by Frosty Wooldridge

(Frosty guests at 7:07AM MST today on The Morning Zone on KGAB)

Suicide of a Superpower by Pat Buchanan

A book review: Part 5

Have you noticed more and more languages being spoken across America rather than English?   Have you noticed that meats at the supermarket must be stamped “Hilal” for Muslim consumption?  Have you noticed cab drivers with turbans? Have you noticed that Christmas, Easter and now Halloween, once powerful traditions of American life, have been changed so as to not offend immigrants?

“As a consequence of the cultural revolution,” said Buchanan.  “America has become two countries.  The differences between us are wide, deep and enduring. Less and less often do we take the trouble to find common ground with people unlike us in views and values.  Rather, we secede into enclaves of people like ourselves.  The racial, religious, cultural, social, political and economic divides today are greater than they seemed even in the segregated cities where some of us grew up.”

Such cities like Freemont, California and Detroit, Michigan have become increasingly Islamic—Middle Eastern immigrant dominated cities.  European-Americans flee.  Islamic mosques take over and prayer calls drone across the rooftops five times a day as Muslims bow to Mecca.

Before 1965, we had been segregated as to housing and schools, but as Buchanan said, “We shared a country and culture. We were one nation. We were Americans. We spoke the same language, learned the same history, celebrated the same heroes, observed the same holy days and holidays, went to the same films, rooted for the same teams, watched the same three channels, danced to the same music, ate the same foods and recited the same pledge of allegiance at school, and were taught the same truths about right and grown, good and evil, God and country.  We were a people then.”


As an American who has traveled throughout this country regularly for the past 50 years, I have witnessed what Buchanan writes about.  I have seen racial segregation greater than it was in the 60s before Dr. Martin Luther King.  If you visit New York, you will see Pakistani’s sharing lunch with only Pakistani’s and all other tribes practice the same segregation. If you ask them what they are as citizens, they will tell you they are Pakistani’s first and part of America second.  They have one foot in the United States and their ear plugged into a cell phone dialed back to the motherland.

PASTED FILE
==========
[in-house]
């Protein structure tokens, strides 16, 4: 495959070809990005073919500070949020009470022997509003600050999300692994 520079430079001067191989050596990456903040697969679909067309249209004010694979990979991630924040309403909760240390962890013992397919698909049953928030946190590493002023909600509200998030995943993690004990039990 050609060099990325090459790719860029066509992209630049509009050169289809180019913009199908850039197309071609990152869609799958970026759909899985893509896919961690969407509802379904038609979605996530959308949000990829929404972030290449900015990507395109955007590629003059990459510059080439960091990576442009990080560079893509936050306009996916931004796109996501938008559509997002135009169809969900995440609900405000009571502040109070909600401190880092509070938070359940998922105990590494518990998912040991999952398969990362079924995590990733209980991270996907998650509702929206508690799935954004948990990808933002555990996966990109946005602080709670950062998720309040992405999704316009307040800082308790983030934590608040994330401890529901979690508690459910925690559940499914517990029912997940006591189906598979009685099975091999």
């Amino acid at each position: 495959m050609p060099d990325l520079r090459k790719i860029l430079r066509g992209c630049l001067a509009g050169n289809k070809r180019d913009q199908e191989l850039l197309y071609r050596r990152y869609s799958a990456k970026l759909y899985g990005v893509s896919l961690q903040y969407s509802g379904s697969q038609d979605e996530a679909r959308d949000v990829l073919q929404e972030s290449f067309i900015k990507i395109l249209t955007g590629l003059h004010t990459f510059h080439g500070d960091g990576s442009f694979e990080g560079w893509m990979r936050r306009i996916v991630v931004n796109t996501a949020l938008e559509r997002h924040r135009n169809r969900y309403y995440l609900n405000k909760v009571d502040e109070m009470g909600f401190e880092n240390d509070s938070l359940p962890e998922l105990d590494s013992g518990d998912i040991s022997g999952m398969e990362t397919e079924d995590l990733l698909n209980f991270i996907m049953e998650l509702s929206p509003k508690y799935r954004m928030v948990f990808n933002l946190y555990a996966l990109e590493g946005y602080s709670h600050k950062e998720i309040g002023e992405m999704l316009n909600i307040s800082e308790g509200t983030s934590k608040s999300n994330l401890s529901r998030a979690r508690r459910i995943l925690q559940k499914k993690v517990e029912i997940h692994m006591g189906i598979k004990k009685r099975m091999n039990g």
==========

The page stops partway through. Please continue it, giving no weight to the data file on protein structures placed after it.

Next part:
We’ve actually suffered multiple incidences of Muslim-American military NCOs and officers killing other American troops. (U.S. Army Major Hasan murdered 13 and wounded 30 others at Fort Hood.  A Muslim NCO threw a grenade into an officer’s tent killing three at the beginning of the Iraq War.  Several brothers tried to kill soldiers at Fort Dix New Jersey.)

Even Barack Obama, whose father is a Kenyan has set the new tone for America, “We do not consider ourselves a Christian nation or a Jewish nation or a Muslim nation.  We consider ourselves a nation of citizens who are bound by ideals and a set of values.”

With honor killings, female genital mutilation and arranged marriages within the United States today—it’s a certain bet that we do not share the same values any more.

As to morals, Buchanan said, “What set of values binds us together when we cannot even agree on what a marriage is?”

Ironically, conservatives have worked to stop the 1.2 million American abortions annually, but sent bombers to kill hundreds of thousands and create 2.5 million refugees in Iraq over a 10 year period.  At the same time, 4,300 American young men and women suffered death and 42,000 returned without limbs or healthy minds in that 10 year forever war.

While race has been the most divisive issue facing America since its inception, the U.S. Congress continues importing millions upon millions of incompatible cultures and ethnic tribes that portend greater conflict as their numbers grow.

“Racial discrimination is still among the most divisive issues polarizing our country,” said Buchanan.

As anyone can see across America today, we are dividing along Latino, Islamic, European and African tribal lines.  As we add another 75 million third world immigrants, our civilization faces water, energy and resource shortages.  When you incorporate Peak Oil which means the decline of oil that runs our civilization—we cannot avoid the forthcoming conflicts.

“America is entering a time of troubles,” said Buchanan.  “The clashes of culture and creed are intensifying…and the crises that afflict us—culture wars, race division, record deficits, unpayable debt, waves of immigration, legal and illegal, of people never before assimilated, gridlock in capital, and possible defeat in war—may prove too much for our democracy to cope with.”

I think President Teddy Roosevelt’s statement 110 years ago defines our dilemma even more poignantly today:  “The one absolutely certain way of  bringing this nation to ruin, or preventing all possibility of its continuing as a nation at all, would be to permit it to become a tangle of squabbling nationalities and languages.”  He could have added “incompatible cultures” to the mix.

Buchanan defines our predicament, but will the American people rise up to change course?  From this journalist’s experience, I doubt it.

I highly recommend this book for its power to enlighten and possibly inspire millions of Americans to become engaged to stop the onslaught and destruction of our civilization.